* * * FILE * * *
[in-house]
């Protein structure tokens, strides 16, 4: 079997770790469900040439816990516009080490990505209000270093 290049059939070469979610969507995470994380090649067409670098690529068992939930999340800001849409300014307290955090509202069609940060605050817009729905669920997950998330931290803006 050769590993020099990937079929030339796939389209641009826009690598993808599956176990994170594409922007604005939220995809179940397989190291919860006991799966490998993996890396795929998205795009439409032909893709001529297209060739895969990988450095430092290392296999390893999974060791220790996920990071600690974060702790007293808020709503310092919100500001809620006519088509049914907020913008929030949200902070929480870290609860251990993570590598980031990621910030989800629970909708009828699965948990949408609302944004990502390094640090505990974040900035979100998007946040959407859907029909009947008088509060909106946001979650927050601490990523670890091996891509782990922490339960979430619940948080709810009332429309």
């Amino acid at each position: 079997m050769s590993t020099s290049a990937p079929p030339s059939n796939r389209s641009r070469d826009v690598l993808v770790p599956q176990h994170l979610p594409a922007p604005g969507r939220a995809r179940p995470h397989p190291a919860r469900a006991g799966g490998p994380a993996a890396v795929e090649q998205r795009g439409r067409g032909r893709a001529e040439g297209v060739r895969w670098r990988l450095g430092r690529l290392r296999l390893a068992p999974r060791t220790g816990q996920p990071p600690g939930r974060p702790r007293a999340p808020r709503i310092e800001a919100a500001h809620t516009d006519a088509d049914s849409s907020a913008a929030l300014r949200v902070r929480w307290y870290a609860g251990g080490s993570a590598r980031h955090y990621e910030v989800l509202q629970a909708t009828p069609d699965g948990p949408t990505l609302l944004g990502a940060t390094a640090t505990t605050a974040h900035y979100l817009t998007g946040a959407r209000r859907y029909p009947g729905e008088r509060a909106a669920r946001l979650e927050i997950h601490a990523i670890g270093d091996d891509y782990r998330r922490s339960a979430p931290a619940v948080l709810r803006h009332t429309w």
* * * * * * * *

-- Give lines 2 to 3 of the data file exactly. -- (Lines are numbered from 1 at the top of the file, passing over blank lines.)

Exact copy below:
């Protein structure tokens, strides 16, 4: 079997770790469900040439816990516009080490990505209000270093 290049059939070469979610969507995470994380090649067409670098690529068992939930999340800001849409300014307290955090509202069609940060605050817009729905669920997950998330931290803006 050769590993020099990937079929030339796939389209641009826009690598993808599956176990994170594409922007604005939220995809179940397989190291919860006991799966490998993996890396795929998205795009439409032909893709001529297209060739895969990988450095430092290392296999390893999974060791220790996920990071600690974060702790007293808020709503310092919100500001809620006519088509049914907020913008929030949200902070929480870290609860251990993570590598980031990621910030989800629970909708009828699965948990949408609302944004990502390094640090505990974040900035979100998007946040959407859907029909009947008088509060909106946001979650927050601490990523670890091996891509782990922490339960979430619940948080709810009332429309």
């Amino acid at each position: 079997m050769s590993t020099s290049a990937p079929p030339s059939n796939r389209s641009r070469d826009v690598l993808v770790p599956q176990h994170l979610p594409a922007p604005g969507r939220a995809r179940p995470h397989p190291a919860r469900a006991g799966g490998p994380a993996a890396v795929e090649q998205r795009g439409r067409g032909r893709a001529e040439g297209v060739r895969w670098r990988l450095g430092r690529l290392r296999l390893a068992p999974r060791t220790g816990q996920p990071p600690g939930r974060p702790r007293a999340p808020r709503i310092e800001a919100a500001h809620t516009d006519a088509d049914s849409s907020a913008a929030l300014r949200v902070r929480w307290y870290a609860g251990g080490s993570a590598r980031h955090y990621e910030v989800l509202q629970a909708t009828p069609d699965g948990p949408t990505l609302l944004g990502a940060t390094a640090t505990t605050a974040h900035y979100l817009t998007g946040a959407r209000r859907y029909p009947g729905e008088r509060a909106a669920r946001l979650e927050i997950h601490a990523i670890g270093d091996d891509y782990r998330r922490s339960a979430p931290a619940v948080l709810r803006h009332t429309w």